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Culzean Castle Photographs and information about Culzean Castle Scotland including its country park, visitor centre and touring this magnificent historic building
This is undoubtedly the most magnificent of Scottish castles with the added attraction of being able to visit the rooms, walk around the exterior and enjoy the surrounding estate. There is a guided tour with enthusiastic and knowledgeable guides. There is a lift to assist disabled visitors reach the upper floors.
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It is pronounced Cullane from when there was a Cullean Castle on the site dating back to 16th century. This was previously known as the House of Cove or Coif due to the caves below. Over the years the Kennedy families have extended and rebuilt so that it not only became a defensive structure but also a sandstone neoclassical mansion with later additions by Robert Adams.
The tour starts through the porch and into the entrance hall and armoury where there is a huge amount of British Army flintlock pistols on display each having been used in service. Of note on the ceiling is an RAF propeller blade from an aircraft that downed a German Zeppelin near London in 1916 during World War One and was presented to the 3rd Marquess from the No 1 Fighting School at Turnberry in 1919.
Portraits of the wives and husbands adorn the walls throughout. Other notable objects include finely embroidered firescreens, some with the Kennedy crest and curling stones from the granite at Ailsa Craig. These were used on the nearby ponds.
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Other rooms toured through include the library, dining room, dressing and bedrooms and a Victorian water closet. Furniture of interest is the dwarf bookcases and the gentleman's wardrobe.
The Oval Staircase is considered to be the masterpiece of Robert Adam and is a reversal of traditional architecture with the Doric columns on the ground floor and the Corintian columns below the Ionic. This visually tricks viewers into thinking that the area is larger than it appears. A portrait of Napoleon Bonaparte, which was acquired during the Napoleonic Wars, sits here.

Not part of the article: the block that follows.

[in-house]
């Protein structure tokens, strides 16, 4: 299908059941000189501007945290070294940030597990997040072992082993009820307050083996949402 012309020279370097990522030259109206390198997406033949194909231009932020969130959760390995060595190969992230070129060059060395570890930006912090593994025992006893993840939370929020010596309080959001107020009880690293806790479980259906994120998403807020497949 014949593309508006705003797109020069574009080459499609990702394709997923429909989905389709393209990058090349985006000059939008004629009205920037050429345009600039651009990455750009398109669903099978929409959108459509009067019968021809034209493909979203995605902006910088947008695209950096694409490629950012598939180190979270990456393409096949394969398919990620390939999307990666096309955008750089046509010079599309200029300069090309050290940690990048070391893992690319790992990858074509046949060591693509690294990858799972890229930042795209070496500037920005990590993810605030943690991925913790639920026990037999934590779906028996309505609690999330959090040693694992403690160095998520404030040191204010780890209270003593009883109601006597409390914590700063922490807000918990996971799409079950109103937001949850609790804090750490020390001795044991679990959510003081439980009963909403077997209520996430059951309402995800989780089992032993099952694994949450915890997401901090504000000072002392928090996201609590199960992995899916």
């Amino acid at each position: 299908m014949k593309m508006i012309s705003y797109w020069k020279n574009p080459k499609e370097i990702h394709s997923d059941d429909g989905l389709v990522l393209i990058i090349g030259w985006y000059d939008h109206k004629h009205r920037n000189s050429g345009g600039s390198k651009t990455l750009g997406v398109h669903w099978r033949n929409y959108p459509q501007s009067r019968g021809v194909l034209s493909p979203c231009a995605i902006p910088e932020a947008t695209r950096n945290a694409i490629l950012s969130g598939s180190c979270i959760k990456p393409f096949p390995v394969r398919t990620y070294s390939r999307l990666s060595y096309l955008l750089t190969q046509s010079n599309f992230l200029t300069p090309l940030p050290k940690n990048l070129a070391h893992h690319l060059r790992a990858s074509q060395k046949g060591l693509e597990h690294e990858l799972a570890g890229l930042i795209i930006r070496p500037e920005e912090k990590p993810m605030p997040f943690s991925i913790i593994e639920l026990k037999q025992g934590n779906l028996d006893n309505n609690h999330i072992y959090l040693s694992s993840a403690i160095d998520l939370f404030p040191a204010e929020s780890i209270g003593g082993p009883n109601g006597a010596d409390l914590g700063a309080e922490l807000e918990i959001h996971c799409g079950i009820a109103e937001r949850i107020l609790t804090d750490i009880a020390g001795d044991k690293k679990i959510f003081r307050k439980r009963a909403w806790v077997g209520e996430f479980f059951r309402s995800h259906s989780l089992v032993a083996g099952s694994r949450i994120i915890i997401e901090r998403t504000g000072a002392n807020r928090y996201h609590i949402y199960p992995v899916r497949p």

A brief glimpse of the Eisenhower apartments, which can be rented out as holiday accommodation, can be seen. As a Scottish thanks to America for their support during the Second World War General Dwight D Eisenhower, who led the Allied Forces, was given lifetime use of this West Wing. It was nicknamed the Scottish Whitehouse since he resided here three times, including when he was the President of the USA.
Throughout visitors learn about the history of Culzean Castle and the military role played by each Earl. For example Captain Archibald Kennedy of the Royal Navy aided the family fortunes when he captured enemy ships and was able to claim up to three-eights of its cargo, prisoners and the ship as prize money. Many of his battle paintings are on display as is his silver salver which was presented to him by the British community in Lisbon. He later became the second most senior British officer in North America during the American War of Independence.
The round drawing room is worth the climb to see super views across the Firth of Clyde and the Ayrshire Coast.
Do look out for the stunning painting entitled The Lion and the Mouse painted by Frans Snyders which was based on the Aesop fable. This can be seen in the blue drawing room. Other notable artist's works include landscapes by Alexander Nasmyth, the famed Scottish artist.
The tour ends in the kitchens where meals and menus are discussed along with various ways of cooking and food preparation through the years. Public toilets can be found just outside the kitchen.
Surrounding buildings include the Royal Artillery House which were gifted by their War Memorial fund so that soldiers of the RA and retired members of their Association could enjoy the accommodation. These are now holiday cottages available to rent on a weekly basis.
Culzean Castle Country Park
In 1969 the Culzean Castle Country Park became Scotland's first Country Park and is still popular with families today. There are woodlands, a deer park, formal gardens, and a swan pond set in over 600 acres of land.
There are many ducks for the children to feed and a stunning walled garden. By the large lawn is a small cafe selling drinks and ice-cream. There is a larger restaurant by the old farm buildings which sells a wide range of hot and cold drinks, meals and snacks.
There is plenty of parking, a toy shop and second hand book shop. Do look out for the smuggler statue which reflects the history of smuggling in the area.
For up to date admission prices and opening times please visit the National Trust for Scotland website at www.nts.org.uk
We stayed at the Portpatrick Hotel
in Dumfries and Galloway and visited on the way back to Aberdeen.
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